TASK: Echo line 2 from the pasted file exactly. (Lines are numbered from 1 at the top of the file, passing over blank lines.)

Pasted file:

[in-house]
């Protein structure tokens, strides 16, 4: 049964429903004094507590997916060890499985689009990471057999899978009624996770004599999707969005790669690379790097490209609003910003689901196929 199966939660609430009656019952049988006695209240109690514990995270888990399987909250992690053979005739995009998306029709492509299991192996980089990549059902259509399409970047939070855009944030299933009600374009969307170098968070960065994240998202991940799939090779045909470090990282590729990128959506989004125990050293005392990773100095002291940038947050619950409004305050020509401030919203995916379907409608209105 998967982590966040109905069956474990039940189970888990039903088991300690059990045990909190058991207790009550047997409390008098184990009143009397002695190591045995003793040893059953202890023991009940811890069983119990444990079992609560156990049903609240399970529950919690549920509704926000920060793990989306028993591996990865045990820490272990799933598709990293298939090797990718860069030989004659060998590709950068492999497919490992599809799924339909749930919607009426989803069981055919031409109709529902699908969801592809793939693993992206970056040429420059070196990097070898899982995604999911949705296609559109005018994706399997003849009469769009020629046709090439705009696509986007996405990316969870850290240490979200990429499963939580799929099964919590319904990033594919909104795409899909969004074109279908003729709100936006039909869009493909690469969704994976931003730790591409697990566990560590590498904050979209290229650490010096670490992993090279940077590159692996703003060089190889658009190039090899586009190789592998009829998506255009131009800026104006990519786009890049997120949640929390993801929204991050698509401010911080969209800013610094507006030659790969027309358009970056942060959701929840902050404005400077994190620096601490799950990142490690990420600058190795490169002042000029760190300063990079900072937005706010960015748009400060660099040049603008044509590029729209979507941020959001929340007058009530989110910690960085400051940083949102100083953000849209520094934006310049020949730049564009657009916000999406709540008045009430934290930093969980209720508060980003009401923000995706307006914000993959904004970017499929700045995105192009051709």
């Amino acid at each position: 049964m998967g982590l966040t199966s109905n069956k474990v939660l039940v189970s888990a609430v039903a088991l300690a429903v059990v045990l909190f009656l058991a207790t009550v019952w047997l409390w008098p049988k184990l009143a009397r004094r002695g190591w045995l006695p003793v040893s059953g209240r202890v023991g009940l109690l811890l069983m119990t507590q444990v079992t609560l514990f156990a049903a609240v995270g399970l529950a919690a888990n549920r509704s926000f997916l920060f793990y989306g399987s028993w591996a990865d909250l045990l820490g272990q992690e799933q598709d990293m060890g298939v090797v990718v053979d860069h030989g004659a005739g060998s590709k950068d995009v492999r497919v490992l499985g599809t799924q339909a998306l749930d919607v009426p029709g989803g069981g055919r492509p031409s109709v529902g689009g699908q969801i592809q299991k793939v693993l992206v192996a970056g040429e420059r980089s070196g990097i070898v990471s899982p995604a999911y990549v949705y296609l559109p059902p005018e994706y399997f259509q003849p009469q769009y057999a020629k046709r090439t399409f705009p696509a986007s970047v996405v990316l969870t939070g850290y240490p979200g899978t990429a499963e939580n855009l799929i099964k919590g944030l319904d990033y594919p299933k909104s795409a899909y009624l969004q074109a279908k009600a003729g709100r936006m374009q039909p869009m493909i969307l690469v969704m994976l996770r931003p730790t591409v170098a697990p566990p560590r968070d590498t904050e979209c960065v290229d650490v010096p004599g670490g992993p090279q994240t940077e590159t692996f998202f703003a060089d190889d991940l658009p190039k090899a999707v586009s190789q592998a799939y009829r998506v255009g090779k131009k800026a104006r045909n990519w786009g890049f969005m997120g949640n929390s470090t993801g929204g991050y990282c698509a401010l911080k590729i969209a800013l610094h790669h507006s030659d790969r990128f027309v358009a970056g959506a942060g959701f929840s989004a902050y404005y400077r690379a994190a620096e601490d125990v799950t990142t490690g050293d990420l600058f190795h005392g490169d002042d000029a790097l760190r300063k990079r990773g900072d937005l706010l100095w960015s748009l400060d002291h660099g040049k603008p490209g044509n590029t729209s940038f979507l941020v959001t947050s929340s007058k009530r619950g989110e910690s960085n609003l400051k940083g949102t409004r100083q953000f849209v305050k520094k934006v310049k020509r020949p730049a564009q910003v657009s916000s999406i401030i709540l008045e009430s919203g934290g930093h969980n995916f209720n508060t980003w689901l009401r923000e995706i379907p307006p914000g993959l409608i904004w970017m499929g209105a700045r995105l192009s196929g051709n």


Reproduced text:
């Protein structure tokens, strides 16, 4: 049964429903004094507590997916060890499985689009990471057999899978009624996770004599999707969005790669690379790097490209609003910003689901196929 199966939660609430009656019952049988006695209240109690514990995270888990399987909250992690053979005739995009998306029709492509299991192996980089990549059902259509399409970047939070855009944030299933009600374009969307170098968070960065994240998202991940799939090779045909470090990282590729990128959506989004125990050293005392990773100095002291940038947050619950409004305050020509401030919203995916379907409608209105 998967982590966040109905069956474990039940189970888990039903088991300690059990045990909190058991207790009550047997409390008098184990009143009397002695190591045995003793040893059953202890023991009940811890069983119990444990079992609560156990049903609240399970529950919690549920509704926000920060793990989306028993591996990865045990820490272990799933598709990293298939090797990718860069030989004659060998590709950068492999497919490992599809799924339909749930919607009426989803069981055919031409109709529902699908969801592809793939693993992206970056040429420059070196990097070898899982995604999911949705296609559109005018994706399997003849009469769009020629046709090439705009696509986007996405990316969870850290240490979200990429499963939580799929099964919590319904990033594919909104795409899909969004074109279908003729709100936006039909869009493909690469969704994976931003730790591409697990566990560590590498904050979209290229650490010096670490992993090279940077590159692996703003060089190889658009190039090899586009190789592998009829998506255009131009800026104006990519786009890049997120949640929390993801929204991050698509401010911080969209800013610094507006030659790969027309358009970056942060959701929840902050404005400077994190620096601490799950990142490690990420600058190795490169002042000029760190300063990079900072937005706010960015748009400060660099040049603008044509590029729209979507941020959001929340007058009530989110910690960085400051940083949102100083953000849209520094934006310049020949730049564009657009916000999406709540008045009430934290930093969980209720508060980003009401923000995706307006914000993959904004970017499929700045995105192009051709």